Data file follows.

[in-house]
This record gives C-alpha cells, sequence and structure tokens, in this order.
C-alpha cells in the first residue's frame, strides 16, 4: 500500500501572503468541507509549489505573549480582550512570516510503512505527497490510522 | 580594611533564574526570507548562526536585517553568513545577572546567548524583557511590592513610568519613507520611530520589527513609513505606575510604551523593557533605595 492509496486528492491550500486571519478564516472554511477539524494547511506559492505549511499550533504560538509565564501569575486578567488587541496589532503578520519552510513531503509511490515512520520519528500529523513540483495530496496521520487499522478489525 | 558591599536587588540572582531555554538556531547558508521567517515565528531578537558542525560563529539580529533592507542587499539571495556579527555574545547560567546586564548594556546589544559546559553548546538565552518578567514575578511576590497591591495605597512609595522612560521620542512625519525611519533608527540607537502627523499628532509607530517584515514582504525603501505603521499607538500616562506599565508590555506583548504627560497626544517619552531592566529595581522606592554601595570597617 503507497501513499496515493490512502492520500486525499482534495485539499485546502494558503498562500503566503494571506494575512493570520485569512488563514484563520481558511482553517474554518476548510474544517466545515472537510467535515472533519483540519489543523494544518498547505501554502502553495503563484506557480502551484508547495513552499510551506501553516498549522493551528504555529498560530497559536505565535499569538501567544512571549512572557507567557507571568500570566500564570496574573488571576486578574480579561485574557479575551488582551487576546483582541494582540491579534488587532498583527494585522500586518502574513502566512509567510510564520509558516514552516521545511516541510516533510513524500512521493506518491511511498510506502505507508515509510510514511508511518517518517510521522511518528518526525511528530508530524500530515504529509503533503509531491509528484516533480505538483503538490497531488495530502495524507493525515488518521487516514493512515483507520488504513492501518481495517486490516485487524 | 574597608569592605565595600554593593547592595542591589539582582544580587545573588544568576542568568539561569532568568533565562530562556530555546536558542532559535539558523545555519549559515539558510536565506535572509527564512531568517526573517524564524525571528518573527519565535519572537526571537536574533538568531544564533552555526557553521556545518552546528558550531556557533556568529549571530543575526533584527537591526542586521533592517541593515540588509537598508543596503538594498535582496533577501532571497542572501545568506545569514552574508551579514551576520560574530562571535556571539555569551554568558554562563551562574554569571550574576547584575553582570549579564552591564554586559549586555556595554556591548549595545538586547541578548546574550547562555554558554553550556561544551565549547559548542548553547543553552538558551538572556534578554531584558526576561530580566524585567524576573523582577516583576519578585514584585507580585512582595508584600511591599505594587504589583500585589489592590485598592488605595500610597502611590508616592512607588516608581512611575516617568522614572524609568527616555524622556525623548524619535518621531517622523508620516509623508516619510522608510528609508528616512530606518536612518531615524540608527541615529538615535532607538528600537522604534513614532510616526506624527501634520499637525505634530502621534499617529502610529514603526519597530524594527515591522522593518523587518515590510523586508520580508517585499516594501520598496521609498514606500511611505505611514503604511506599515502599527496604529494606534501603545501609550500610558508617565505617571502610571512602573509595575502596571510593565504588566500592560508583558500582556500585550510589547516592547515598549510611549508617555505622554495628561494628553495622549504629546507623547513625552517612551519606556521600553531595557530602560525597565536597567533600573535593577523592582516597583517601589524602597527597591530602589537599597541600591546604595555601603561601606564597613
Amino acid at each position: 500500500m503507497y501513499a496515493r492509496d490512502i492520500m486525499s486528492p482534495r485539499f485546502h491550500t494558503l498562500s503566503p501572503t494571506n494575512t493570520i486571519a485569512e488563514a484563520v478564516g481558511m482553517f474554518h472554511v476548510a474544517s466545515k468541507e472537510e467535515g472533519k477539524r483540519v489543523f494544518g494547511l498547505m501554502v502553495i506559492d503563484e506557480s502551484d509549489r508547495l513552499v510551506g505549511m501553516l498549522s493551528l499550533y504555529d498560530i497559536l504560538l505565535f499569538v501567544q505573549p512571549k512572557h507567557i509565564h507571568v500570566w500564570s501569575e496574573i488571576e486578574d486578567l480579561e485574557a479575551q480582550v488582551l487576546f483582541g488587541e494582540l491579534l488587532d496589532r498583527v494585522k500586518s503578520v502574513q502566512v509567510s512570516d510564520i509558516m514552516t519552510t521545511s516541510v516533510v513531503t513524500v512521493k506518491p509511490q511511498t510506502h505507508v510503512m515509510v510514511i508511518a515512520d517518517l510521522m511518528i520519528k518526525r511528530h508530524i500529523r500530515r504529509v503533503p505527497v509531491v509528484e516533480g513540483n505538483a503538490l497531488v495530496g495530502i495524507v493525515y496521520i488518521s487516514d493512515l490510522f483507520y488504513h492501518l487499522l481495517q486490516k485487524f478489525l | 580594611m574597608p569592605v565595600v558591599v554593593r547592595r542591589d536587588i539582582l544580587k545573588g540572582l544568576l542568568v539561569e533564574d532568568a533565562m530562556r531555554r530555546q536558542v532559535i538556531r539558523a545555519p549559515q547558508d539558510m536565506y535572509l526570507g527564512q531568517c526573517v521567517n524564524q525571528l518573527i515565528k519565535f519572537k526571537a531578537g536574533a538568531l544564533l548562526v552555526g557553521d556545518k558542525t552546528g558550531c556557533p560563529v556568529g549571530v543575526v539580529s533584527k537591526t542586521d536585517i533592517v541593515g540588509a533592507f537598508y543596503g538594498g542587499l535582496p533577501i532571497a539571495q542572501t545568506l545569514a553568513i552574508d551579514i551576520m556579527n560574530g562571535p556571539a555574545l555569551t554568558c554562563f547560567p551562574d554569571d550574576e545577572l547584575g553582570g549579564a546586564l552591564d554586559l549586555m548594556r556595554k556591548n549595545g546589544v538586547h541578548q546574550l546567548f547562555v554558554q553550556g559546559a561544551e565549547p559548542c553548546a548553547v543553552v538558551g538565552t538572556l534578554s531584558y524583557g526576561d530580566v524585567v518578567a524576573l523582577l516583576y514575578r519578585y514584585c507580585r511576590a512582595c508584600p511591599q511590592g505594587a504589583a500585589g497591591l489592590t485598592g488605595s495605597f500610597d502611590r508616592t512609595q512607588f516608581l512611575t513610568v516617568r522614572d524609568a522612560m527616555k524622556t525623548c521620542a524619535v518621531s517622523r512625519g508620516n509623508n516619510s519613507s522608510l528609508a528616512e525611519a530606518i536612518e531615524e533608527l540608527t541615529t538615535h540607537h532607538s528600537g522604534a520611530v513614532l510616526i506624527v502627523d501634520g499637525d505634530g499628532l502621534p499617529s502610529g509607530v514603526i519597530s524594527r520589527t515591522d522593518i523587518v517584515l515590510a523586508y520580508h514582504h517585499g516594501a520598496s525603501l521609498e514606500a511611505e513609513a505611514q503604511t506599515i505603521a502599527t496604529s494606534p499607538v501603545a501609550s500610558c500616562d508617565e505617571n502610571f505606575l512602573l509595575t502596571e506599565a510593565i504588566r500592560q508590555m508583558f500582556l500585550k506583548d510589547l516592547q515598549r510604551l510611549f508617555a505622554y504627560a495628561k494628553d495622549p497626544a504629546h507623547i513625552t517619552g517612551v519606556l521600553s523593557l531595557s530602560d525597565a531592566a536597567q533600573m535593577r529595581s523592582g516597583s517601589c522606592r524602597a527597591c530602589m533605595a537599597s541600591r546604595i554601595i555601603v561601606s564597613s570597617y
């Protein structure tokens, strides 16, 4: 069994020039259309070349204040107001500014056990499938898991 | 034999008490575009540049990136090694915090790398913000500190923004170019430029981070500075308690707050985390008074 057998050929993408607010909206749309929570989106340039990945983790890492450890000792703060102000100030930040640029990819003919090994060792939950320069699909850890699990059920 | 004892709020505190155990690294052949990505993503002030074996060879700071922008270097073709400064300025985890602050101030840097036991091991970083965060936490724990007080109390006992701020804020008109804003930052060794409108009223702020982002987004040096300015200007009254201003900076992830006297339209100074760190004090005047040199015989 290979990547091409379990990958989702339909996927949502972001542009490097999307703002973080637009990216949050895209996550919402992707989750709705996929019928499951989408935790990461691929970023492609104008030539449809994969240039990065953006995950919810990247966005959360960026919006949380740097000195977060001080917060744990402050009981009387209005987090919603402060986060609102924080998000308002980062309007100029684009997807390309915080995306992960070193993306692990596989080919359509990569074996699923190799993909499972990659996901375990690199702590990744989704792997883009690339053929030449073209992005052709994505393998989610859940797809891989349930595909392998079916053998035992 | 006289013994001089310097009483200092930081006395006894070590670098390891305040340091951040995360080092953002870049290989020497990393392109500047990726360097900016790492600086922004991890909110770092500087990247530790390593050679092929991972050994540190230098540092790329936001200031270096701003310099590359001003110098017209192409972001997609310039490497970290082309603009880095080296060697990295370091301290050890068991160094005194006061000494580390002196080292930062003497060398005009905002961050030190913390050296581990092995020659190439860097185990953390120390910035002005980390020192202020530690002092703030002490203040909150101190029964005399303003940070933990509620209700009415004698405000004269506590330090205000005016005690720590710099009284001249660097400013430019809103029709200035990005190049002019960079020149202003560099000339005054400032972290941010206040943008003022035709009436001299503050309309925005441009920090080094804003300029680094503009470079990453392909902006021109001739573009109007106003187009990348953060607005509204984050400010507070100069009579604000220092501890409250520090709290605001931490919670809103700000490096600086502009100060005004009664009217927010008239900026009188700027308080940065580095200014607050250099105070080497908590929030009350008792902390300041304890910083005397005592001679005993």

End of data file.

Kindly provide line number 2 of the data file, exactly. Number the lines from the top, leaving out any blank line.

This record gives C-alpha cells, sequence and structure tokens, in this order.